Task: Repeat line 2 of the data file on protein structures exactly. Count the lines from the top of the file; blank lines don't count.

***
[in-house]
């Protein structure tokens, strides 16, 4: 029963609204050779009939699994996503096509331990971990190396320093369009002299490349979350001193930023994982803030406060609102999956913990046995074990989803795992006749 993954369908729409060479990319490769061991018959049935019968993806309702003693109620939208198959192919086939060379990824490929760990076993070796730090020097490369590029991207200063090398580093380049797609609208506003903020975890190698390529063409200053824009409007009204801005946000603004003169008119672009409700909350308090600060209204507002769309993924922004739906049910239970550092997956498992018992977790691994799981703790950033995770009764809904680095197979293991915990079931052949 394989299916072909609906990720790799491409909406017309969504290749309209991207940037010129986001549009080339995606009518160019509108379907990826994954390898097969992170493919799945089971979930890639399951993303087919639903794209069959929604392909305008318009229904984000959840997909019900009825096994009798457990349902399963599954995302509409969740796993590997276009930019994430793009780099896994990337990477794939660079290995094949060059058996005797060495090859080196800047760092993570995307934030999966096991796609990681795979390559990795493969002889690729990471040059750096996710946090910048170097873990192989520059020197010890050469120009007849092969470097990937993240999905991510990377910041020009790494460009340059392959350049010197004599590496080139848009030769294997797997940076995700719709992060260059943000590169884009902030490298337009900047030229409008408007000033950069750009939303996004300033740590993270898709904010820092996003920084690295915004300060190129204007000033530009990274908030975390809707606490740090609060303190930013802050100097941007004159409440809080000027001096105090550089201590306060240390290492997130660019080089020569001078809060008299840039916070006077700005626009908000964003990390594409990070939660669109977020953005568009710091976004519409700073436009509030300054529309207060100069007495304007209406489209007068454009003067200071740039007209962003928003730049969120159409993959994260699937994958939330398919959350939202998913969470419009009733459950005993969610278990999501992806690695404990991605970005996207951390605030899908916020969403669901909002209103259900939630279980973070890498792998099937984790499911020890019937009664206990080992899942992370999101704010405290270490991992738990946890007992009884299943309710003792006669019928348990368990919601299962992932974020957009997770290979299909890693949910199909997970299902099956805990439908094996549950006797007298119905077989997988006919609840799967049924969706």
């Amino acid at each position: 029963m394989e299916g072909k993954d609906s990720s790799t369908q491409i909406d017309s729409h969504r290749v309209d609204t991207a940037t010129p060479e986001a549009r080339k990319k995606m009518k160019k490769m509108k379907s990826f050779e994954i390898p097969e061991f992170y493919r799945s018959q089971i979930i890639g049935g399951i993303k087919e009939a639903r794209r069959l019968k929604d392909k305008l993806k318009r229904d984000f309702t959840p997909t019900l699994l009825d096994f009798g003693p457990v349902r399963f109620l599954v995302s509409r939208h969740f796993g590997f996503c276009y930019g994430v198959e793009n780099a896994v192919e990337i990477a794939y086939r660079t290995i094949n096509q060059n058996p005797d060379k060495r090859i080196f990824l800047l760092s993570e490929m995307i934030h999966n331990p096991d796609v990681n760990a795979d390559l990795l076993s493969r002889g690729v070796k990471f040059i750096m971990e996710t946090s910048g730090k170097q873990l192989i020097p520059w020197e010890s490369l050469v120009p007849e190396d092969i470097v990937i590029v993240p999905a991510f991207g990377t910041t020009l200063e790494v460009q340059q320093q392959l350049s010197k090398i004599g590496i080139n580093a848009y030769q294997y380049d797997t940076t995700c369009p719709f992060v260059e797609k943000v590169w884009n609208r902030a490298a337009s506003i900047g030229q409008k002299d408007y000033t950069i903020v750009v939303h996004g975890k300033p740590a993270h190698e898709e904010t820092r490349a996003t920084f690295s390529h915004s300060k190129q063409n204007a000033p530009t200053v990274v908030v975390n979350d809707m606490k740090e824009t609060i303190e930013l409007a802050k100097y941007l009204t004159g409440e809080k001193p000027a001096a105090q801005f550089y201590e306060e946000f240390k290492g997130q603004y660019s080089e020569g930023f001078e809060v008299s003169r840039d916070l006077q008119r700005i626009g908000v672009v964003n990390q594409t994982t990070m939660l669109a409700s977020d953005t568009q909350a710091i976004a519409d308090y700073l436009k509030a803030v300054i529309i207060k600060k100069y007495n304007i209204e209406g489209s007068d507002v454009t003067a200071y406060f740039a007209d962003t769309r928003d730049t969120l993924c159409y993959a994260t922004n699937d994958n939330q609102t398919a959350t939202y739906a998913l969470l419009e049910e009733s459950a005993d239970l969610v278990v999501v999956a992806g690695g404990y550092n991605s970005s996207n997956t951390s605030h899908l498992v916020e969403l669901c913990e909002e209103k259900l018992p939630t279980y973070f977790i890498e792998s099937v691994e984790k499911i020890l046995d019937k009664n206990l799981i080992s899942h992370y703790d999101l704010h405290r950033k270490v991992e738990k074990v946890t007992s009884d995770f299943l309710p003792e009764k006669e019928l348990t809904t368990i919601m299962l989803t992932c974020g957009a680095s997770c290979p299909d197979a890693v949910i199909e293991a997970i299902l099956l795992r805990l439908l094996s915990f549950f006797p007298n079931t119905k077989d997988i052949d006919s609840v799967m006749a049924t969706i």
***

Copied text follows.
């Protein structure tokens, strides 16, 4: 029963609204050779009939699994996503096509331990971990190396320093369009002299490349979350001193930023994982803030406060609102999956913990046995074990989803795992006749 993954369908729409060479990319490769061991018959049935019968993806309702003693109620939208198959192919086939060379990824490929760990076993070796730090020097490369590029991207200063090398580093380049797609609208506003903020975890190698390529063409200053824009409007009204801005946000603004003169008119672009409700909350308090600060209204507002769309993924922004739906049910239970550092997956498992018992977790691994799981703790950033995770009764809904680095197979293991915990079931052949 394989299916072909609906990720790799491409909406017309969504290749309209991207940037010129986001549009080339995606009518160019509108379907990826994954390898097969992170493919799945089971979930890639399951993303087919639903794209069959929604392909305008318009229904984000959840997909019900009825096994009798457990349902399963599954995302509409969740796993590997276009930019994430793009780099896994990337990477794939660079290995094949060059058996005797060495090859080196800047760092993570995307934030999966096991796609990681795979390559990795493969002889690729990471040059750096996710946090910048170097873990192989520059020197010890050469120009007849092969470097990937993240999905991510990377910041020009790494460009340059392959350049010197004599590496080139848009030769294997797997940076995700719709992060260059943000590169884009902030490298337009900047030229409008408007000033950069750009939303996004300033740590993270898709904010820092996003920084690295915004300060190129204007000033530009990274908030975390809707606490740090609060303190930013802050100097941007004159409440809080000027001096105090550089201590306060240390290492997130660019080089020569001078809060008299840039916070006077700005626009908000964003990390594409990070939660669109977020953005568009710091976004519409700073436009509030300054529309207060100069007495304007209406489209007068454009003067200071740039007209962003928003730049969120159409993959994260699937994958939330398919959350939202998913969470419009009733459950005993969610278990999501992806690695404990991605970005996207951390605030899908916020969403669901909002209103259900939630279980973070890498792998099937984790499911020890019937009664206990080992899942992370999101704010405290270490991992738990946890007992009884299943309710003792006669019928348990368990919601299962992932974020957009997770290979299909890693949910199909997970299902099956805990439908094996549950006797007298119905077989997988006919609840799967049924969706």